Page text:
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8.553236 - BRAHMS: Piano Sonata No. 3 / SCHUMANN: Piano Sonata No. 2
Johannes Brahms (1833 -1897)
Robert Schumann (1810 -1856)
Johannes Brahms was born on 7th May 1833 in the Gängeviertel district of Hamburg, the son of Johann Jakob Brahms, a double-bass player, and his wife, a seamstress seventeen years his senior. As was natural, he was at first taught music by his father, the violin and cello, with the intention that the boy should follow his father's trade, but his obvious interest in the piano led to lessons on the instrument from an inspiring teacher and his first modest appearance on the concert platform at the age of ten. From this time onwards he became a pupil of Eduard Marxsen, who gave him a firm grounding in classical technique, while he earned money for his family by playing the piano in establishments of doubtful reputation in the St. Pauli district of the port, frequented largely by sailors and others in search of amusement. By the age of fifteen he had given his first solo concert as a pianist.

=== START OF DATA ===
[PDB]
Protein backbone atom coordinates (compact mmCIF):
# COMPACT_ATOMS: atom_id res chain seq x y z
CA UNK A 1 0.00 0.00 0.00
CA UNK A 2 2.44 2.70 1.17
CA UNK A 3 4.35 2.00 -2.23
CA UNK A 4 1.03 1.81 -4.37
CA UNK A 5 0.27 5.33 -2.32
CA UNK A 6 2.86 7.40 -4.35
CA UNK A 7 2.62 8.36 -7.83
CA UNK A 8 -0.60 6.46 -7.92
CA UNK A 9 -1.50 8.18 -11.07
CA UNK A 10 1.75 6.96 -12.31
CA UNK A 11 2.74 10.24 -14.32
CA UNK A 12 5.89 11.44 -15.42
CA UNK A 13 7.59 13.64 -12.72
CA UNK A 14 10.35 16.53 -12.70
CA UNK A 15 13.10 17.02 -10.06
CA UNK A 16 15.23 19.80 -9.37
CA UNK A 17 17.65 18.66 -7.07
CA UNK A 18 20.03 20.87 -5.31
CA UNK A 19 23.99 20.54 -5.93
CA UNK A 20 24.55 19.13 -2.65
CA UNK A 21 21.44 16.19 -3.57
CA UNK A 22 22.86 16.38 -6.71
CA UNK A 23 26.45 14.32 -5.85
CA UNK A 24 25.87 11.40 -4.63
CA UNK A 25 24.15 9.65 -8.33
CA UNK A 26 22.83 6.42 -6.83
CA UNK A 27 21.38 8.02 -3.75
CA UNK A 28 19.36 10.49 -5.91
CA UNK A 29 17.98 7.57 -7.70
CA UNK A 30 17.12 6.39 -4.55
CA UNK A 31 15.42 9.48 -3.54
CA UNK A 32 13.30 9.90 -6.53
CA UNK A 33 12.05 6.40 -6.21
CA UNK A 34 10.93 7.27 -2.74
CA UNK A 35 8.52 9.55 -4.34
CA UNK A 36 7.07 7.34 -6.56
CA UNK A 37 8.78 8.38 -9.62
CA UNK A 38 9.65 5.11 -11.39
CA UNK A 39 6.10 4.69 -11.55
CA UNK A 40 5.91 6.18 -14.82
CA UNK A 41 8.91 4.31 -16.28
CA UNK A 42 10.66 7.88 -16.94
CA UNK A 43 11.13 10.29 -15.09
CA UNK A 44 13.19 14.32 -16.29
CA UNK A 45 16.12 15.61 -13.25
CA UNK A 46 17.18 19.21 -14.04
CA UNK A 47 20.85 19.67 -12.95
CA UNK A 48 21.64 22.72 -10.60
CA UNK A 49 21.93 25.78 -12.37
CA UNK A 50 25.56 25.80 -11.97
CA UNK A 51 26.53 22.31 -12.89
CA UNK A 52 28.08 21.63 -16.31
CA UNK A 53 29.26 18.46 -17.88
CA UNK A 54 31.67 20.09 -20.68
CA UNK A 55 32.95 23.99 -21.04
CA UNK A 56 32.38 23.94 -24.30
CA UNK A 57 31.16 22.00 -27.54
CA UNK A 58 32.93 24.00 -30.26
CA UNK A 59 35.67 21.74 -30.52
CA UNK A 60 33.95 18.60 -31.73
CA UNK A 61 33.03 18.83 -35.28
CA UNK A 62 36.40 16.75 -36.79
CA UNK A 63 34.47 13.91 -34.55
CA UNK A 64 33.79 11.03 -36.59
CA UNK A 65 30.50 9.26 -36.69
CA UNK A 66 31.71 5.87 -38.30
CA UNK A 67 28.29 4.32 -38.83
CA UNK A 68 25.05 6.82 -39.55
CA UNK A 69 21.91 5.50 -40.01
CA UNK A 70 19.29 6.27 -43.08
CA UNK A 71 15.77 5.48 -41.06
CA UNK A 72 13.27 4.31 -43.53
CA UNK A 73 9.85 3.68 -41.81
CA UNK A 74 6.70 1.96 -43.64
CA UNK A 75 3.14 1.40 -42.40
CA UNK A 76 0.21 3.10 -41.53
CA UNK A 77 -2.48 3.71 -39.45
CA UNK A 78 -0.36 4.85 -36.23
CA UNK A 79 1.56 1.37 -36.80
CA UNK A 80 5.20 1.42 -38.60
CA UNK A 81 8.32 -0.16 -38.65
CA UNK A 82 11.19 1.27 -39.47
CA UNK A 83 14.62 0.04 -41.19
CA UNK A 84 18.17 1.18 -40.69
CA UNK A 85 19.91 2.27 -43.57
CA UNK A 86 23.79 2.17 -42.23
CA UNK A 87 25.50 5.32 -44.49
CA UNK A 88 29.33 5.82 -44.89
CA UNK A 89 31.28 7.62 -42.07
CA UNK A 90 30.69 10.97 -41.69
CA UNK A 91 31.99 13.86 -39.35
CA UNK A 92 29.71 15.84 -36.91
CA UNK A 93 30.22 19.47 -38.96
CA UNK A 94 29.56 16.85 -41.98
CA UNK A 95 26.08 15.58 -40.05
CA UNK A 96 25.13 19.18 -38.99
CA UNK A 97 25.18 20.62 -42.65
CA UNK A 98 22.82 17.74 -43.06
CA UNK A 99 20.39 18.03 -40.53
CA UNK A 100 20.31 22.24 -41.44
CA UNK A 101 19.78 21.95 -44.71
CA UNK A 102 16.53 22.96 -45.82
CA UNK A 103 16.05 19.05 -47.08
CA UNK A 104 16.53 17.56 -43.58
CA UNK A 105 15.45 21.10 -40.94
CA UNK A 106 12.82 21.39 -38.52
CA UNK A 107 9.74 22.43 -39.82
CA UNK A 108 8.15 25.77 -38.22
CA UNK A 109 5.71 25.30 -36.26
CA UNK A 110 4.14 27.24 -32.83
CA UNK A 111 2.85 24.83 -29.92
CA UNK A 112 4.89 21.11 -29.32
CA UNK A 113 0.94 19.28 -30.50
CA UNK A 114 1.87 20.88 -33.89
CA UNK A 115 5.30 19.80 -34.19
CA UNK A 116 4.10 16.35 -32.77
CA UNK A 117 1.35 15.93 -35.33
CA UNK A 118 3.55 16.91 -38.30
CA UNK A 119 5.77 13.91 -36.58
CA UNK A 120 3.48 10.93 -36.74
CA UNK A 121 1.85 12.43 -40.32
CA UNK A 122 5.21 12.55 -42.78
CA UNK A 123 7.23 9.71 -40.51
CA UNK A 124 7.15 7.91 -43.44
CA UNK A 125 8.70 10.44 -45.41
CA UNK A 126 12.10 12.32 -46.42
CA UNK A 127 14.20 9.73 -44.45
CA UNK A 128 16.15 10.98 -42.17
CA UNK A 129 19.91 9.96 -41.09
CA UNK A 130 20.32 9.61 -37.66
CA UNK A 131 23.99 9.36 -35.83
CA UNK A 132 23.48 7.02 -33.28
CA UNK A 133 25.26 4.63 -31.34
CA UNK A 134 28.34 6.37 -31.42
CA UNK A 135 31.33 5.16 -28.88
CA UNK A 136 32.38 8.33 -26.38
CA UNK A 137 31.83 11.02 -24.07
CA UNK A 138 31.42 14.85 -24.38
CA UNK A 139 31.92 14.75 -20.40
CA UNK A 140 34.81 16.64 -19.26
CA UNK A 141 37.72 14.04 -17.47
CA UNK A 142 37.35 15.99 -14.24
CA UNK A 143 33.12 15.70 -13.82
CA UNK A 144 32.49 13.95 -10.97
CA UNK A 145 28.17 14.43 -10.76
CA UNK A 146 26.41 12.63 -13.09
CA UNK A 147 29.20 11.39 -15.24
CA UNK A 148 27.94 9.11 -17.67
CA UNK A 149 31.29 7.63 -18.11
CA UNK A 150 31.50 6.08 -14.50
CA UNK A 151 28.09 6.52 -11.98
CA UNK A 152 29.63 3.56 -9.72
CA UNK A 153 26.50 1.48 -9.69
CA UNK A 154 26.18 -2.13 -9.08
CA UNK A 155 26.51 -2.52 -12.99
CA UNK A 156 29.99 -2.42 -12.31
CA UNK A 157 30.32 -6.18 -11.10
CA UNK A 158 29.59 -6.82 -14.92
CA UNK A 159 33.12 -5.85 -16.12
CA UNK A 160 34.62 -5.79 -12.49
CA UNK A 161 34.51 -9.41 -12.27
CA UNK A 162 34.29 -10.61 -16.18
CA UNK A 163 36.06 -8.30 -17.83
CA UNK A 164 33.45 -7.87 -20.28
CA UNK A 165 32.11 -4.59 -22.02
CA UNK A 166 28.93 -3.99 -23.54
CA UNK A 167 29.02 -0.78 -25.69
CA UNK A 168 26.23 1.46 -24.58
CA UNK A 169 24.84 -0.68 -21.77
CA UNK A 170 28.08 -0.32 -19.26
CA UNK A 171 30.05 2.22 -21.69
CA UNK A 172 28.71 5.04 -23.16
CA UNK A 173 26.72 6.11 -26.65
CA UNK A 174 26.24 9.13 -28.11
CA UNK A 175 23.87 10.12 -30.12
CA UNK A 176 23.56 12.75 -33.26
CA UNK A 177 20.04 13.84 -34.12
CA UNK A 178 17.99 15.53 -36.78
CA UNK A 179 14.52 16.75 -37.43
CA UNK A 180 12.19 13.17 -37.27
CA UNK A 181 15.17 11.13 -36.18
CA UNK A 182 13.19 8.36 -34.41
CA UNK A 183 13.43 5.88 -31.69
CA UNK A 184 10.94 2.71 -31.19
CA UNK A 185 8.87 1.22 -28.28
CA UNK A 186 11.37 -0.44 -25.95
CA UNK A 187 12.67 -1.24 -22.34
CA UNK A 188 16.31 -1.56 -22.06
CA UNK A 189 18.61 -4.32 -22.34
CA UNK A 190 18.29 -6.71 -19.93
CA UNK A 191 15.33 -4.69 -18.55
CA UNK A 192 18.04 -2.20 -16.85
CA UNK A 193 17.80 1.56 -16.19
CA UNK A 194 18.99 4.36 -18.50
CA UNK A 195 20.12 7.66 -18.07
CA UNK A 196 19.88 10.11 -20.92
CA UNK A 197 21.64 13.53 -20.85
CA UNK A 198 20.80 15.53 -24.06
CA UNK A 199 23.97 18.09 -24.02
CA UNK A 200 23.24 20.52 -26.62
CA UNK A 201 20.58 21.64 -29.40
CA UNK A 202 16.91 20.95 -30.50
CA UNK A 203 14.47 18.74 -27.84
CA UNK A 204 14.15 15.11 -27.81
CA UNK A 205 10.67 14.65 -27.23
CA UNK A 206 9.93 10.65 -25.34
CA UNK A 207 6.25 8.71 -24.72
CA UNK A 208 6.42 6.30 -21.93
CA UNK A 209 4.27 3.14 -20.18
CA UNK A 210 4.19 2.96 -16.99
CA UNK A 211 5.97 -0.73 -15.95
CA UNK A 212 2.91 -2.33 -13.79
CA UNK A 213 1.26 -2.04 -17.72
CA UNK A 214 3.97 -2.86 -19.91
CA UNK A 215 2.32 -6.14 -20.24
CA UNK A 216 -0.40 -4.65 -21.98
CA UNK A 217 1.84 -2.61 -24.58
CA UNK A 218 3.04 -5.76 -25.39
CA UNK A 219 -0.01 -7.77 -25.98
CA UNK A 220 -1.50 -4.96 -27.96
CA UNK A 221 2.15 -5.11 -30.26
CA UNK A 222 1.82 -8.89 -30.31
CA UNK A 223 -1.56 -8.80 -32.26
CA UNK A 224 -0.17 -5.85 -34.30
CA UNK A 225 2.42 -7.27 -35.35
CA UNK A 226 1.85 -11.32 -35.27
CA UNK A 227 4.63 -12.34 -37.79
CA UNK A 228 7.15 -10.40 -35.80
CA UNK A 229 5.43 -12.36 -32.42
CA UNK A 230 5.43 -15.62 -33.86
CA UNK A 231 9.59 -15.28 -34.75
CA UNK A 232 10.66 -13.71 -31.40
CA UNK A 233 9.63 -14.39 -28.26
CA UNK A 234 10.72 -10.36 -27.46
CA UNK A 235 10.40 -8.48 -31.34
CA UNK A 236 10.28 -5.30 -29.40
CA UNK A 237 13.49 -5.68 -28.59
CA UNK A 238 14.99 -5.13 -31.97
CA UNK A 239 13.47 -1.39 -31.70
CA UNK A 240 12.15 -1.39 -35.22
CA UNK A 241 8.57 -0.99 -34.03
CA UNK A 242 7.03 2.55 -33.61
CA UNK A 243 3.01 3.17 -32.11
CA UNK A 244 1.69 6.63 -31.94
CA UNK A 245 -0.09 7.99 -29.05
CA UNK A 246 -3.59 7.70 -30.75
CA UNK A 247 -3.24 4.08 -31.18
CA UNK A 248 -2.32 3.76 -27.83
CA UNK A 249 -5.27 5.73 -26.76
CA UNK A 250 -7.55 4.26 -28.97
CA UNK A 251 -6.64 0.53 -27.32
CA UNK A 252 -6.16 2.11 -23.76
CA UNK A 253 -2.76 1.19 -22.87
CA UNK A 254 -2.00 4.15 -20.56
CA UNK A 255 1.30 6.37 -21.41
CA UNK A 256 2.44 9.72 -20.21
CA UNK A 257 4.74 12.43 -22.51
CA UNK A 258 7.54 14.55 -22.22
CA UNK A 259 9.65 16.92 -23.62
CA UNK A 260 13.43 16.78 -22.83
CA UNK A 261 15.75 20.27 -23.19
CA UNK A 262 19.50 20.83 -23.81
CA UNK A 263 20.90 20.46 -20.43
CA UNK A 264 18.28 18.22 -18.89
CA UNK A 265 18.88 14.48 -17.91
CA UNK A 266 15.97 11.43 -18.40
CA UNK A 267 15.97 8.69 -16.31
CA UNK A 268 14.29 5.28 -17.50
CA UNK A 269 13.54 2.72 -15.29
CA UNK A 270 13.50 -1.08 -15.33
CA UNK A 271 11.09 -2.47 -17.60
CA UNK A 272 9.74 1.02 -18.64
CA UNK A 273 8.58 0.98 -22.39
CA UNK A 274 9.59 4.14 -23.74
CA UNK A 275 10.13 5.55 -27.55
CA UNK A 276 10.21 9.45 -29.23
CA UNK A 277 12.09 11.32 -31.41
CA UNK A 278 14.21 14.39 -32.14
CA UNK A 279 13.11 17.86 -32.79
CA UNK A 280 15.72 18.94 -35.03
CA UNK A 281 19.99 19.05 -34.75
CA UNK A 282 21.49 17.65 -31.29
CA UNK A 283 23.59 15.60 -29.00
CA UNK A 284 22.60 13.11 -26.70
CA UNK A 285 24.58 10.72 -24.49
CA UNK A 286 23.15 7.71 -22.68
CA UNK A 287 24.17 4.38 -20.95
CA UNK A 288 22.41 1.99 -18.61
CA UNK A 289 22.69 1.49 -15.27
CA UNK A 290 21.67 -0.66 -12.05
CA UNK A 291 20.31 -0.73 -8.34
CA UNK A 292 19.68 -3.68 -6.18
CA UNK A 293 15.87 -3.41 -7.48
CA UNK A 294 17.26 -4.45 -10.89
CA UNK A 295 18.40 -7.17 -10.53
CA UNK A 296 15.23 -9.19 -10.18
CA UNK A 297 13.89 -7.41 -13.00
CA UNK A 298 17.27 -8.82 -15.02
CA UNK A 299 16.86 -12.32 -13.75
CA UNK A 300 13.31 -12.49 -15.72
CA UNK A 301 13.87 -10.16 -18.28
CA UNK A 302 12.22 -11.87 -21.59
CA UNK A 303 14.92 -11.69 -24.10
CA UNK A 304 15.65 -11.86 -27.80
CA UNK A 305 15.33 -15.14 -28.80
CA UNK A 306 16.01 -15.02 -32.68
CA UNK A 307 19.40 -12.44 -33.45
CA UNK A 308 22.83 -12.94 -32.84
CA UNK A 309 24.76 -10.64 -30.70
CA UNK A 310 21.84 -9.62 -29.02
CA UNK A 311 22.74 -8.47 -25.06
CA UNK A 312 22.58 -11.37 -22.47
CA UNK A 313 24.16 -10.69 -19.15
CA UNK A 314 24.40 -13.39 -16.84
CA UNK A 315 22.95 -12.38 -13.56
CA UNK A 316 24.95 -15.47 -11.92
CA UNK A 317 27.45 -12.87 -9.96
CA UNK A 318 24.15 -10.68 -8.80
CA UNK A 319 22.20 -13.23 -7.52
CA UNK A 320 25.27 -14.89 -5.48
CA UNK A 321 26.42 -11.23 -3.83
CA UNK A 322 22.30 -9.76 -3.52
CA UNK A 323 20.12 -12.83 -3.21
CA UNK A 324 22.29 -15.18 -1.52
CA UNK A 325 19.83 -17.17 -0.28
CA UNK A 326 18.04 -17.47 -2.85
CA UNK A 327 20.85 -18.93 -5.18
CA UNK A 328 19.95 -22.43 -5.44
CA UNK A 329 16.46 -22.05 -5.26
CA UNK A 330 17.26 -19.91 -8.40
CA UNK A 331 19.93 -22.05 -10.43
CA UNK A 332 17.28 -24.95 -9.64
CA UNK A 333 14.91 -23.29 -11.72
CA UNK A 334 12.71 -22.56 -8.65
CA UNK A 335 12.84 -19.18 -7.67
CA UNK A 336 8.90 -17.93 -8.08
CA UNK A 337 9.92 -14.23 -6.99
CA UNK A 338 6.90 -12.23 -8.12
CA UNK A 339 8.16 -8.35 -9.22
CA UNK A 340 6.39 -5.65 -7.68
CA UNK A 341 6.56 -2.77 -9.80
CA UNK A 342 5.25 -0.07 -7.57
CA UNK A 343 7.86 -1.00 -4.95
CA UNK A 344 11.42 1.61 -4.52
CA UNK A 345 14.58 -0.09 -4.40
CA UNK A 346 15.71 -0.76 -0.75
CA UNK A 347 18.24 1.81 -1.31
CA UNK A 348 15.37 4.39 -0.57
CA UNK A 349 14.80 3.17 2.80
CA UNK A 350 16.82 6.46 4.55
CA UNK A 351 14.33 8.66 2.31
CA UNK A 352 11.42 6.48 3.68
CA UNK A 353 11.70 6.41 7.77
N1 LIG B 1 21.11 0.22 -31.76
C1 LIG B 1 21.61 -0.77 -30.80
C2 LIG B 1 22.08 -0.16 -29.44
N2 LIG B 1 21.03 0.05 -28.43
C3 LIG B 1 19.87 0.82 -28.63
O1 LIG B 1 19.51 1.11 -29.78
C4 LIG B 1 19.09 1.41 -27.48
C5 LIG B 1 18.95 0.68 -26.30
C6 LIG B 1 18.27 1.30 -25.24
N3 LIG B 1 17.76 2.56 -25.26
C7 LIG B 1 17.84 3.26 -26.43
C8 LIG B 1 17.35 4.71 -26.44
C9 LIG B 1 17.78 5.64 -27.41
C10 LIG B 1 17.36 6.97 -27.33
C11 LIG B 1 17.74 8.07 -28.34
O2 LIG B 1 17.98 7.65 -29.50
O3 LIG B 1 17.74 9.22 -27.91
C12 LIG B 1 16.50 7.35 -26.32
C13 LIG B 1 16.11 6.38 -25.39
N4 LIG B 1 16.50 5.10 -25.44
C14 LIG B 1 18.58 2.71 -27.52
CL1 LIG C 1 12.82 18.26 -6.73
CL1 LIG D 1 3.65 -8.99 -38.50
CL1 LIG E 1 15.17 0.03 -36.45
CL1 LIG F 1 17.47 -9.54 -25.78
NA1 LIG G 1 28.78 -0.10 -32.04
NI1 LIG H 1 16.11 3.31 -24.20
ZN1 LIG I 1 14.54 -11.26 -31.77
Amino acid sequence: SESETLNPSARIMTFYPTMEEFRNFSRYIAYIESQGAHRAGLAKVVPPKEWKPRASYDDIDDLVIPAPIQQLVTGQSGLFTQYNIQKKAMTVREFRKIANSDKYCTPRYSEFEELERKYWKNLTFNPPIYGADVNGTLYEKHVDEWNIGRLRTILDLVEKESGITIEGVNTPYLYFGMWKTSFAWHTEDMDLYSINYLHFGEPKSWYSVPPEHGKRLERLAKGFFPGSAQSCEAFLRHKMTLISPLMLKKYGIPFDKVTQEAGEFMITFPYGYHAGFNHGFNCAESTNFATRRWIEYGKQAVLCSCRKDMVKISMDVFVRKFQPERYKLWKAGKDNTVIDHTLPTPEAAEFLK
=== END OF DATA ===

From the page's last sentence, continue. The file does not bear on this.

In 1853 Brahms embarked on a concert tour with the Hungarian violinist Eduard Remenyi, during the course of which he visited Liszt in Weimar, to no effect, and struck up a friendship with the violinist Joseph Joachim, through whose agency he met the Schumanns then established in Düsseldorf. The connection was an important one. Schumann was impressed enough by the music Brahms played him to hail him as the long-awaited successor to Beethoven, and his subsequent break-down in February 1854 and ensuing insanity brought Brahms back to Düsseldorf to help his wife Clara Schumann and her young family. The relationship with Clara Schumann, one of the most distinguished pianists of the time, lasted until her death in 1896.